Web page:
Defensive end Raheem Brock has followed father Zachary Dixon's NFL path, all the way to Seattle
Defensive end Raheem Brock, claimed by the Seahawks after being cut by Tennessee in September, has followed the career path of his father, Zachary Dixon.
Seattle Times staff columnist
RENTON — The family business is demanding and violent and exclusive.
The family business is risky business.
The odds are stacked mightily against the aspirants. There are only 1,696 active NFL roster spots, and the profession's career span is shorter than five years.
But even when he was in high school at Dobbins Tech in North Philadelphia, Raheem Brock knew he wanted to follow his father, Zachary Dixon, into the NFL. He wanted to be part of the family business.
"I think I can do as my father and get into college and make the pros," Brock told a Philadelphia newspaper after his high-school team had won the Philadelphia Public League championship. "I'm going to try, at least."
Few sons earn the opportunity to follow in their father's football footsteps. According to the Pro Football Hall of Fame, there have been 183 sets of fathers and sons in the league. Many of the last names are part of football royalty — Manning, Dorsett, Farr, Matthews, Shula, Metcalf, Winslow, Hasselbeck.
But probably no son has followed as precise a path as Brock, a Seahawks defensive end.
It's almost as if Brock's career arc has been guided by some familial GPS. He has taken almost the exact trail his father took, like stepping on the same neatly placed flagstones that led his father into the league.
Dixon played at Temple. So did Brock. Zachary played for the Philadelphia Eagles. Ditto Raheem. Dixon and Brock both played for the Colts, and they both have been Seahawks.
Dixon played on the 1980 Eagles Super Bowl team. Brock went to two Super Bowls with the Indianapolis Colts and won a ring in 2007.
"It's scary," Brock said of the coincidental career paths.
It sounds cool.
"No, it's just plain scary," Brock said before practice this week. "Surreal almost. When the family talks about it, we think it's scary. It wasn't planned. It just happened that way. Scary."
The only dissimilarity is in the position they chose.
Brock spent most of his childhood with his mother, Patricia Brock, but lived with his father in Maryland in fifth grade and spent much of his summers with him. Brock played tight end, fullback and linebacker in high school, before growing into his role as a defensive end. His father was a running back and kick returner.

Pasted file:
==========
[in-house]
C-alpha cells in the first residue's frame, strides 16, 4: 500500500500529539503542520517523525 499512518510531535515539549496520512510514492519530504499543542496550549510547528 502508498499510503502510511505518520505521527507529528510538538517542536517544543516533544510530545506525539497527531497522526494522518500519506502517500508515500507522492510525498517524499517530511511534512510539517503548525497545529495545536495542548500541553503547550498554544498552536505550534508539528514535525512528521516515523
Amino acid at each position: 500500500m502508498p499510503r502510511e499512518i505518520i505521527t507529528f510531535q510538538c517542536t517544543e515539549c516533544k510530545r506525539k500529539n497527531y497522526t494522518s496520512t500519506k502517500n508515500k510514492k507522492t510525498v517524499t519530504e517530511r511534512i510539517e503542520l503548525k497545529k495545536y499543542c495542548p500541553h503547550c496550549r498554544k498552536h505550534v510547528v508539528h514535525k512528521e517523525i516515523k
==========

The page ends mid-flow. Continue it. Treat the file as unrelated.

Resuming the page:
Dixon played six NFL seasons. This is Brock's ninth.
Longtime Hawks fans might remember Dixon's 59-yard kick return in Seattle's 27-20 playoff win at Miami in 1983. He led the league in kick-return yardage that year. And Dixon was part of the Hawks' running-back-by-committee in their 12-win season of 1984.
Present-day Hawks fans know about Brock's three sacks this season, including one in Sunday's win over Arizona.
Since coming to the Hawks on Sept. 6 after his release from the Tennessee Titans, Brock has added another pass-rushing weapon to the resurgent Hawks. He's become a dangerous bookend to defensive end Chris Clemons.
"(Defensive line coach) Danny Quinn was really fired up about the chance to get him, so we went after him," Seahawks coach Pete Carroll said this week. "He's been a real good addition. A real active pass rusher. A very mobile guy. Good attitude about lovin' the pass-rush game and bringing it.
"He helps the other guys. He brings quite an array of moves, things that he demonstrates and helps the young guys learn. He's been a great addition for us."
Brock, 32, played with the Colts from 2002 through last season. He was part of the pass-rush rotation that included Dwight Freeney and Robert Mathis. He learned from them. He had 28.5 sacks in his years in Indianapolis.
"They had so many different moves. I tried to learn them all," said Brock, a seventh-round draft pick of the Eagles in 2002. "You had to (produce) when you played with those guys. And with our (Colts) offense, we scored a lot of points, so you knew the other team was going to be throwing the ball. That's what a pass rusher loves."
Brock is another example of the magic that can be mined from the waiver wire. The Hawks have pieced together a potential division winner by finding discarded role players who fit their specific needs.
"I think I've got a lot left," Brock said.
Growing up in a dangerous part of Philadelphia, Brock learned the importance of keeping his eyes on the prize. His father's example and his coaches' insistence kept him away from the dangers of the inner city.
"There were a lot of distractions, and you have to stay focused," Brock said. "I was lucky. I had a lot of people help me stay focused."
He beat enormous odds and made it into the family business. And nine years later, business is booming.
Steve Kelley: 206-464-2176 or email@example.com
About Steve Kelley
Steve Kelley covers all sports, putting his spin on matters involving both the home team and the nation.
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